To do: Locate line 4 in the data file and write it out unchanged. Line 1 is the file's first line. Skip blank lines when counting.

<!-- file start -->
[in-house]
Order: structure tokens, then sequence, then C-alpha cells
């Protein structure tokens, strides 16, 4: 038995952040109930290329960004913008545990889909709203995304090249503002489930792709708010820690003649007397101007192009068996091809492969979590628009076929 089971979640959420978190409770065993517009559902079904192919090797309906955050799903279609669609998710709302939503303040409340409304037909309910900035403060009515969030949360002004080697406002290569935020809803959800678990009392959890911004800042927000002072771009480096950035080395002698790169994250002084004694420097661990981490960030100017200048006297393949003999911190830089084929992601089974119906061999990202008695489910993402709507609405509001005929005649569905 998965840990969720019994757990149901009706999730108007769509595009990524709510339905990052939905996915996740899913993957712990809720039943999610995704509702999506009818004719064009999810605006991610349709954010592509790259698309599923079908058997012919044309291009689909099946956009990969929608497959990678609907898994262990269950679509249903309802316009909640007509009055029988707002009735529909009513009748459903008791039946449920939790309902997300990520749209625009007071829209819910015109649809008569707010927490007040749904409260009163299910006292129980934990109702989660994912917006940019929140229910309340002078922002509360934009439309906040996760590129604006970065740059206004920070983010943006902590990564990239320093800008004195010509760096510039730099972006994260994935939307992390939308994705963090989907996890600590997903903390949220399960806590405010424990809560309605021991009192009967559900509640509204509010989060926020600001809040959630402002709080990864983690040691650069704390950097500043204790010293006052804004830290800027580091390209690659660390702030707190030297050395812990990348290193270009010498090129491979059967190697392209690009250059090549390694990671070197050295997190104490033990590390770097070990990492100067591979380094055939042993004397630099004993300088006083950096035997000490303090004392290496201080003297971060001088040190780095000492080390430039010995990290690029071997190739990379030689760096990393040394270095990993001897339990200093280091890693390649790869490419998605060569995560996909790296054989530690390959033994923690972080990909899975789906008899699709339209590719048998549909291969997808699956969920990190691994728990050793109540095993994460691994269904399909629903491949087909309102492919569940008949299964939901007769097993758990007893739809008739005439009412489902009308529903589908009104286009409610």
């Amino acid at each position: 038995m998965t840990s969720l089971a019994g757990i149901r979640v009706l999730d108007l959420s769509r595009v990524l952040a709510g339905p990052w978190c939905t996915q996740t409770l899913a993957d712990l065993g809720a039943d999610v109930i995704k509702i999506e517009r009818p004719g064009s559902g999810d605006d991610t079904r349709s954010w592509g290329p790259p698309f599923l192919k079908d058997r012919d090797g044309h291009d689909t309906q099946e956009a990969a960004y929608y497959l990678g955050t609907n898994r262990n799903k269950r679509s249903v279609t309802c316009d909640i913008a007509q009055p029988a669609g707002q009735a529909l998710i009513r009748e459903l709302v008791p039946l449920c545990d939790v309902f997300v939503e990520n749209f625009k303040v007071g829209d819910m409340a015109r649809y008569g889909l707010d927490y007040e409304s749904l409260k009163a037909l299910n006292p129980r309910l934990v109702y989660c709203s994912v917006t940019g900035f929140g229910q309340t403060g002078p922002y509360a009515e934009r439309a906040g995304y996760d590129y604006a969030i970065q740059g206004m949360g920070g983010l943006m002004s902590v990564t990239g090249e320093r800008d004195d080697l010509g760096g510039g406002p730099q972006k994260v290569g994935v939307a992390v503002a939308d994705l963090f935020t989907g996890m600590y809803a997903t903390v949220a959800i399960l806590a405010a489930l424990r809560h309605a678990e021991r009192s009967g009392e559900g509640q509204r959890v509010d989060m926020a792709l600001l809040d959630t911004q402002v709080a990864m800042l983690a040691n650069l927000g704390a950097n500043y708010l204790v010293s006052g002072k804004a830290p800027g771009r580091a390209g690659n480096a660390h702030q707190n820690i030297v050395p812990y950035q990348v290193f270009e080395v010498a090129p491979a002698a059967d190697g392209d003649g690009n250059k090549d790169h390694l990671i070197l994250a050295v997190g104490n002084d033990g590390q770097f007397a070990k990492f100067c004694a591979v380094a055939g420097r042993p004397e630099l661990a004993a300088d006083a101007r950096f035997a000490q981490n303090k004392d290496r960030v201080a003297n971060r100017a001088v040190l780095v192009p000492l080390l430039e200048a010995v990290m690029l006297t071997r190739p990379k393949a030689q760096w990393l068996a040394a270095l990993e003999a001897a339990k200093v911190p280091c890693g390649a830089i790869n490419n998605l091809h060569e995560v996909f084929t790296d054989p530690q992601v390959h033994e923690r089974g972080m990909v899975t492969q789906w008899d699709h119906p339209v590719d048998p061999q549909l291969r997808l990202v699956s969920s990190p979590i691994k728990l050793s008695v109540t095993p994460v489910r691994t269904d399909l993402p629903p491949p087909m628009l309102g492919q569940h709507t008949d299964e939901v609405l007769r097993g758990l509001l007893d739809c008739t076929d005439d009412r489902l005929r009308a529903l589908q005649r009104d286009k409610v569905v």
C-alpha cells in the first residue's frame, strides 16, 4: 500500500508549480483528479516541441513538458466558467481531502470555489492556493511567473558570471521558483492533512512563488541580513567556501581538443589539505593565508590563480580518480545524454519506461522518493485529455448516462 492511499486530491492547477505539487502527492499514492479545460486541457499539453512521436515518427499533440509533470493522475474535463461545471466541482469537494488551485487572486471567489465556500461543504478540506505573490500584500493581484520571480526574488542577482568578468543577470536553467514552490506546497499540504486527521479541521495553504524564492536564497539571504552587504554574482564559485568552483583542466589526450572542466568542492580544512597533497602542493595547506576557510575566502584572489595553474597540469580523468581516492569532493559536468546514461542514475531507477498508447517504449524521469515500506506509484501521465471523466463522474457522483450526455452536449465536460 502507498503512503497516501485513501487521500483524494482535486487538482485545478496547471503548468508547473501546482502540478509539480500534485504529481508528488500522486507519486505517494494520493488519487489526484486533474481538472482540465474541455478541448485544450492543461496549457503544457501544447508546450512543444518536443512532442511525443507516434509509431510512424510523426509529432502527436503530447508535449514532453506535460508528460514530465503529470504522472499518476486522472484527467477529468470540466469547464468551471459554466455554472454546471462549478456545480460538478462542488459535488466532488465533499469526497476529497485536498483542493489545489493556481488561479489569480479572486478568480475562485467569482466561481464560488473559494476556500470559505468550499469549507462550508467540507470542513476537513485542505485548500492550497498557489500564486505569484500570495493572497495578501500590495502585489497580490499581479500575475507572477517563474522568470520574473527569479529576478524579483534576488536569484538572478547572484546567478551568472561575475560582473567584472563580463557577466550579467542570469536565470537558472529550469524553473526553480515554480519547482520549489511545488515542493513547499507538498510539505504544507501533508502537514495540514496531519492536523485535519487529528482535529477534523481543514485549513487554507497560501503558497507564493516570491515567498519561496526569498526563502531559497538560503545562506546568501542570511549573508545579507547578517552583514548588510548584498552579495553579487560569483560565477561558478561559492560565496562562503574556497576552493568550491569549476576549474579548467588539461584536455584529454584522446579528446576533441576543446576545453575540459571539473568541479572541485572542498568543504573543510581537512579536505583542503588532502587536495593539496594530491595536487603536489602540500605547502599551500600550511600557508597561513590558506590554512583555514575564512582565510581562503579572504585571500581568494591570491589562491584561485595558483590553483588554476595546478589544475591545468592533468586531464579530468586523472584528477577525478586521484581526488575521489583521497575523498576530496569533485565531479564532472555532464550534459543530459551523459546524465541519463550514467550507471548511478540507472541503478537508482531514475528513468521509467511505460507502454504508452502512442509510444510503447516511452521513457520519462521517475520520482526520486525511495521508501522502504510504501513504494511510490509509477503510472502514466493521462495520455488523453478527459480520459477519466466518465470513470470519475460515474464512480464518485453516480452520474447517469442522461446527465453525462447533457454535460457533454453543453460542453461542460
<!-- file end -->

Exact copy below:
């Amino acid at each position: 038995m998965t840990s969720l089971a019994g757990i149901r979640v009706l999730d108007l959420s769509r595009v990524l952040a709510g339905p990052w978190c939905t996915q996740t409770l899913a993957d712990l065993g809720a039943d999610v109930i995704k509702i999506e517009r009818p004719g064009s559902g999810d605006d991610t079904r349709s954010w592509g290329p790259p698309f599923l192919k079908d058997r012919d090797g044309h291009d689909t309906q099946e956009a990969a960004y929608y497959l990678g955050t609907n898994r262990n799903k269950r679509s249903v279609t309802c316009d909640i913008a007509q009055p029988a669609g707002q009735a529909l998710i009513r009748e459903l709302v008791p039946l449920c545990d939790v309902f997300v939503e990520n749209f625009k303040v007071g829209d819910m409340a015109r649809y008569g889909l707010d927490y007040e409304s749904l409260k009163a037909l299910n006292p129980r309910l934990v109702y989660c709203s994912v917006t940019g900035f929140g229910q309340t403060g002078p922002y509360a009515e934009r439309a906040g995304y996760d590129y604006a969030i970065q740059g206004m949360g920070g983010l943006m002004s902590v990564t990239g090249e320093r800008d004195d080697l010509g760096g510039g406002p730099q972006k994260v290569g994935v939307a992390v503002a939308d994705l963090f935020t989907g996890m600590y809803a997903t903390v949220a959800i399960l806590a405010a489930l424990r809560h309605a678990e021991r009192s009967g009392e559900g509640q509204r959890v509010d989060m926020a792709l600001l809040d959630t911004q402002v709080a990864m800042l983690a040691n650069l927000g704390a950097n500043y708010l204790v010293s006052g002072k804004a830290p800027g771009r580091a390209g690659n480096a660390h702030q707190n820690i030297v050395p812990y950035q990348v290193f270009e080395v010498a090129p491979a002698a059967d190697g392209d003649g690009n250059k090549d790169h390694l990671i070197l994250a050295v997190g104490n002084d033990g590390q770097f007397a070990k990492f100067c004694a591979v380094a055939g420097r042993p004397e630099l661990a004993a300088d006083a101007r950096f035997a000490q981490n303090k004392d290496r960030v201080a003297n971060r100017a001088v040190l780095v192009p000492l080390l430039e200048a010995v990290m690029l006297t071997r190739p990379k393949a030689q760096w990393l068996a040394a270095l990993e003999a001897a339990k200093v911190p280091c890693g390649a830089i790869n490419n998605l091809h060569e995560v996909f084929t790296d054989p530690q992601v390959h033994e923690r089974g972080m990909v899975t492969q789906w008899d699709h119906p339209v590719d048998p061999q549909l291969r997808l990202v699956s969920s990190p979590i691994k728990l050793s008695v109540t095993p994460v489910r691994t269904d399909l993402p629903p491949p087909m628009l309102g492919q569940h709507t008949d299964e939901v609405l007769r097993g758990l509001l007893d739809c008739t076929d005439d009412r489902l005929r009308a529903l589908q005649r009104d286009k409610v569905v």